1. Acts 3: 19,

“Repent, then, and turn to God, so that your sins may be wiped out, that times of refreshing may come from the Lord”. 

  1. Ephesians 4: 31 – 32,

“Get rid of all bitterness, rage and anger, brawling and slander, along with every form of malice. 32 Be kind and compassionate to one another, forgiving each other, just as in Christ God forgave you”.

  1. 1 John 1: 9,

“If we confess our sins, he is faithful and just and will forgive us our sins and purify us from all unrighteousness”.

 The fact is God is a God of vengeance and Judgment and this is revealed in what lies behind what he writer of Psalm 130 said in the previous verse about how he could not stand before God if God kept a record of his sins.

The fact also is that the God of the bible is not just a God of vengeance and judgment but a God of love and forgiveness and he appeased his vengeance and judgment in the death of his sinless Son on the cross so that we can be forgiven and therefore be raised from the depths of despair our sin that inflicts us.

Just as Peter declares I 1 Peter 2: 24,

“He himself bore our sins” in his body on the cross, so that we might die to sins and live for righteousness; “by his wounds you have been healed.”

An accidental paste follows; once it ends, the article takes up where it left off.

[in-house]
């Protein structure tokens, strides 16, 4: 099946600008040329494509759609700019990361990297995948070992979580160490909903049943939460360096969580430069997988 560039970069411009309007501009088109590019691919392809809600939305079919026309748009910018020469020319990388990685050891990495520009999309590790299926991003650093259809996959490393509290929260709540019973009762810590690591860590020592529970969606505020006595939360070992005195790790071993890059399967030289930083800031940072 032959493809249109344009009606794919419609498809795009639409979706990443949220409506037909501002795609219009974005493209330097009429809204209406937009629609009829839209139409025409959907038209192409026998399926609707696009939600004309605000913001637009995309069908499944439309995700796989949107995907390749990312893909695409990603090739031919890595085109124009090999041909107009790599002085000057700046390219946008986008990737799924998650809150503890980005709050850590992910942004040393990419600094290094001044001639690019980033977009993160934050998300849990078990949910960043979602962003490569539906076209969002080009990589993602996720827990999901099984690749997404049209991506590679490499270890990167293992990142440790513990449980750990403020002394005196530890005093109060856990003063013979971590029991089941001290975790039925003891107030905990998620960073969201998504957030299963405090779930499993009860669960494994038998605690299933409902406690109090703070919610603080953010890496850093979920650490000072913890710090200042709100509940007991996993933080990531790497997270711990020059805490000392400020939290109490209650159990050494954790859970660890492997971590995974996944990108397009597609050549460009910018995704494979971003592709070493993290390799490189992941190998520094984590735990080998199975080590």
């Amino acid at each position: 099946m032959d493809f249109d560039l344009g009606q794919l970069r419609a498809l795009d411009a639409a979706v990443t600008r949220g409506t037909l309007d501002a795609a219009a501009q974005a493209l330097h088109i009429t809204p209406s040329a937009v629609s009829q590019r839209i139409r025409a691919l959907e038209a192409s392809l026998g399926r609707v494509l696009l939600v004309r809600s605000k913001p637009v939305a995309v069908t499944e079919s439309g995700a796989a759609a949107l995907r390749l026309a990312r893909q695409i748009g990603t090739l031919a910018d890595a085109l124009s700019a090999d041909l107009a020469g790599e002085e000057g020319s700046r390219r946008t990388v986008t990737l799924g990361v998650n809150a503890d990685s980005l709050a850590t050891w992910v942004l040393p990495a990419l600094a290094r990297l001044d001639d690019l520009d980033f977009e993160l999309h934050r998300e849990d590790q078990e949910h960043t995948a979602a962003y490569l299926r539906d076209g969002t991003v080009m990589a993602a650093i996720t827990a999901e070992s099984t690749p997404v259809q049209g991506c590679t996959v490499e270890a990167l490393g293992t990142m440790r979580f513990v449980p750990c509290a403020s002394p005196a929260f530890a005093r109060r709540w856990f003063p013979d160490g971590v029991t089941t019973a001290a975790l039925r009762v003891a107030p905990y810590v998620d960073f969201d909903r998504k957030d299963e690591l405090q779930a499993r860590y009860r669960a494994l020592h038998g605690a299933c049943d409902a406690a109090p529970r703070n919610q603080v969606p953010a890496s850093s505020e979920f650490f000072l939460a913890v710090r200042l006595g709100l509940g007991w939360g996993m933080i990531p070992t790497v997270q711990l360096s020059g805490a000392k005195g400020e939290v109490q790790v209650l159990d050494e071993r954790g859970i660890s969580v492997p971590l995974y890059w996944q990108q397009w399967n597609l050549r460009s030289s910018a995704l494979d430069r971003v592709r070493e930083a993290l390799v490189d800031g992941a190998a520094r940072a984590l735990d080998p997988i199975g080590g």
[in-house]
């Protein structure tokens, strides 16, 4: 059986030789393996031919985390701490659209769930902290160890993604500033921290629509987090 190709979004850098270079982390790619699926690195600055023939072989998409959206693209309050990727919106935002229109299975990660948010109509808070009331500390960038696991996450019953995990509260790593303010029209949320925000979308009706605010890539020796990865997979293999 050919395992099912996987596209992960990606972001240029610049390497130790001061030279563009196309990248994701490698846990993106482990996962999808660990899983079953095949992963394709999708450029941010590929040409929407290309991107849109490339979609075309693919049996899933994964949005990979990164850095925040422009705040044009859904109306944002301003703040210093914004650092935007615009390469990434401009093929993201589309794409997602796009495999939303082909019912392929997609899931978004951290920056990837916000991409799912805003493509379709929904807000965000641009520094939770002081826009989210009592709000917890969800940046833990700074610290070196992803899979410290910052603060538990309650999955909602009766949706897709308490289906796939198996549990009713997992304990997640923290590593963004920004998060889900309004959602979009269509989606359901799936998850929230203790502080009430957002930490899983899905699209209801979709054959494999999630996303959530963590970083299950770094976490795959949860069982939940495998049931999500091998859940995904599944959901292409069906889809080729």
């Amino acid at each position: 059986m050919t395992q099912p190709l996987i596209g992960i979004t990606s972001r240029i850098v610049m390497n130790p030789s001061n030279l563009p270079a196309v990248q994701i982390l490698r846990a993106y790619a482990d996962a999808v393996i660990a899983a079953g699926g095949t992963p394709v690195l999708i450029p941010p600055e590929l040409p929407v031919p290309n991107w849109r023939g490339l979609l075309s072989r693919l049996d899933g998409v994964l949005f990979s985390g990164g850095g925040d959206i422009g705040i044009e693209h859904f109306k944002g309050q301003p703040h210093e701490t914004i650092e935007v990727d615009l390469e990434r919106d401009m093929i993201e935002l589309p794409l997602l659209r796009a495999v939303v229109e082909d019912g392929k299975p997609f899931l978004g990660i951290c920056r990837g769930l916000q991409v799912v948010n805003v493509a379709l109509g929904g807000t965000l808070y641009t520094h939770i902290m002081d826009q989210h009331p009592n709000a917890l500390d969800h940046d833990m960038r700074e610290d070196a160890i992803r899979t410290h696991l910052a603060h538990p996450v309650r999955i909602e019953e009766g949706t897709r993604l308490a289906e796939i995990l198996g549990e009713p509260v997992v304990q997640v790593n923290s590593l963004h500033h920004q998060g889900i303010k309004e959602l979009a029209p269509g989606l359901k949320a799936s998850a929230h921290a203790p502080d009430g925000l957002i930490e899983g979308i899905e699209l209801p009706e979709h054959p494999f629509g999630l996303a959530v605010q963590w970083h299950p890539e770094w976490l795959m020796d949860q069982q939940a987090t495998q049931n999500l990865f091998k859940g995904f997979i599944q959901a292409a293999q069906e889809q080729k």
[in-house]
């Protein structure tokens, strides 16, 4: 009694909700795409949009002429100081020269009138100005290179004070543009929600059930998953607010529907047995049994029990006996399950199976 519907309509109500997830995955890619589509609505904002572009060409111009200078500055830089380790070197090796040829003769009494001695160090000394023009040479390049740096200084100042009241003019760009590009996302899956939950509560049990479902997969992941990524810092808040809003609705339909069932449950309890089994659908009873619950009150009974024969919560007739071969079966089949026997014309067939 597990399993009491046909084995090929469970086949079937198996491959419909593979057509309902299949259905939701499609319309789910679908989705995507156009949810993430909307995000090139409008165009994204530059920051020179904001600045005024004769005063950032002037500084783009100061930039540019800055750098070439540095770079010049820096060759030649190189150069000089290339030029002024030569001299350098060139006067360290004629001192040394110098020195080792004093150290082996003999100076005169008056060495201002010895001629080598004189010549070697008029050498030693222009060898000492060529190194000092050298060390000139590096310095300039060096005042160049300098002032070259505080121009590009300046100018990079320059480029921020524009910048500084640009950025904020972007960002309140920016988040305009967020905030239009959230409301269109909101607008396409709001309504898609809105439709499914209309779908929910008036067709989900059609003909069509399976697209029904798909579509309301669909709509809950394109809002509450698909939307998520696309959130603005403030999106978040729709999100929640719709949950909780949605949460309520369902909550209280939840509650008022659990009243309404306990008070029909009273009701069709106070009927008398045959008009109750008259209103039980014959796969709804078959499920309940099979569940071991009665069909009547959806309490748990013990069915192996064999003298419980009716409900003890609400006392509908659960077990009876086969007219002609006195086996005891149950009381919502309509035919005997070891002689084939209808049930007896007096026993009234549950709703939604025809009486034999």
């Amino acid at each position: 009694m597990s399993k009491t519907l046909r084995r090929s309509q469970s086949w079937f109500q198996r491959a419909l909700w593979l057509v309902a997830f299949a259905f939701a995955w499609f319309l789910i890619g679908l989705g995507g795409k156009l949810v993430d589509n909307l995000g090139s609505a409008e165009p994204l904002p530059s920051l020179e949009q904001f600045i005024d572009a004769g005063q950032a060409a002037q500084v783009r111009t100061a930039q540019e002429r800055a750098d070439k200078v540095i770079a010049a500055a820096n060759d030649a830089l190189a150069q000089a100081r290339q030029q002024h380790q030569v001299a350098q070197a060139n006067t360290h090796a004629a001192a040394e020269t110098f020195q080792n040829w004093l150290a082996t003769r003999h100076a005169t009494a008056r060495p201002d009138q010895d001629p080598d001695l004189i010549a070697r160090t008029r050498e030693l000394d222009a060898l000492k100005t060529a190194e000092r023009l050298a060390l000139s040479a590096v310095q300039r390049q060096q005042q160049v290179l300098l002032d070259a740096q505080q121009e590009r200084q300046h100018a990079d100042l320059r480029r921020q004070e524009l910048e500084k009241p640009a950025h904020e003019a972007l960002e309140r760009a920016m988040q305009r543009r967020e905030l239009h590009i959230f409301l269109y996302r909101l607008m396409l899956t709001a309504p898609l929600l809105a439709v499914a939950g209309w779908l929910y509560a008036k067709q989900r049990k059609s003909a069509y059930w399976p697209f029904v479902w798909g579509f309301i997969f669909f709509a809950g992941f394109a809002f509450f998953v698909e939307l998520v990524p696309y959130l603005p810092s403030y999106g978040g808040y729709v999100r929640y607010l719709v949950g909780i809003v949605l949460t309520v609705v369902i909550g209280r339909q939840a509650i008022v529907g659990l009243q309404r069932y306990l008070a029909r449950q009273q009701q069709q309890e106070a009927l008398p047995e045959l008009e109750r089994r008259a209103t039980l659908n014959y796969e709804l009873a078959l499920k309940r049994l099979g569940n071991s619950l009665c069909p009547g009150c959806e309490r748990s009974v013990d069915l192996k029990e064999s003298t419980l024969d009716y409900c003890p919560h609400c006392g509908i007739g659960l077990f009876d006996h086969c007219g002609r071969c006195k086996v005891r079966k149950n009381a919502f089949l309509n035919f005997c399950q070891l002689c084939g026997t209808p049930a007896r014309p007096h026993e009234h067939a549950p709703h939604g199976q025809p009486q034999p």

Or as Paul declares in Ephesians 1: 7,

“In him we have redemption through his blood, the forgiveness of sins, in accordance with the riches of God’s grace”.

 Note then how Paul uses the word “Grace” which means we have God’s forgiveness because we don’t deserve it but because God gives it to us out of his love. Paul says it is actually a gift and we cannot claim any credit for it as it is totally God’s act of love for us from beginning to end as he clearly says in Ephesians 2: 8,

For it is by grace you have been saved, through faith—and this is not from yourselves, it is the gift of God”.

God lifts us up then from the depths of despair by his love and forgiveness and this is such a remarkable lifting up that it leads to what the writer says it leads to in the second half of verse 4, namely,

“So that we can, with reverence, serve you”  

 Or serve God.

Allan Harman says,

“Receiving mercy increases our sense of awe and reverence in God’s Holy presence”.

 God’s love rightly understood transforms our lives and leads us to want to serve this loving God and his people as well. As Paul states, so beautifully in Romans 12: 1,

“Therefore, I urge you, brothers and sisters, in view of God’s mercy, to offer your bodies as a living sacrifice, holy and pleasing to God—this is your true and proper worship”.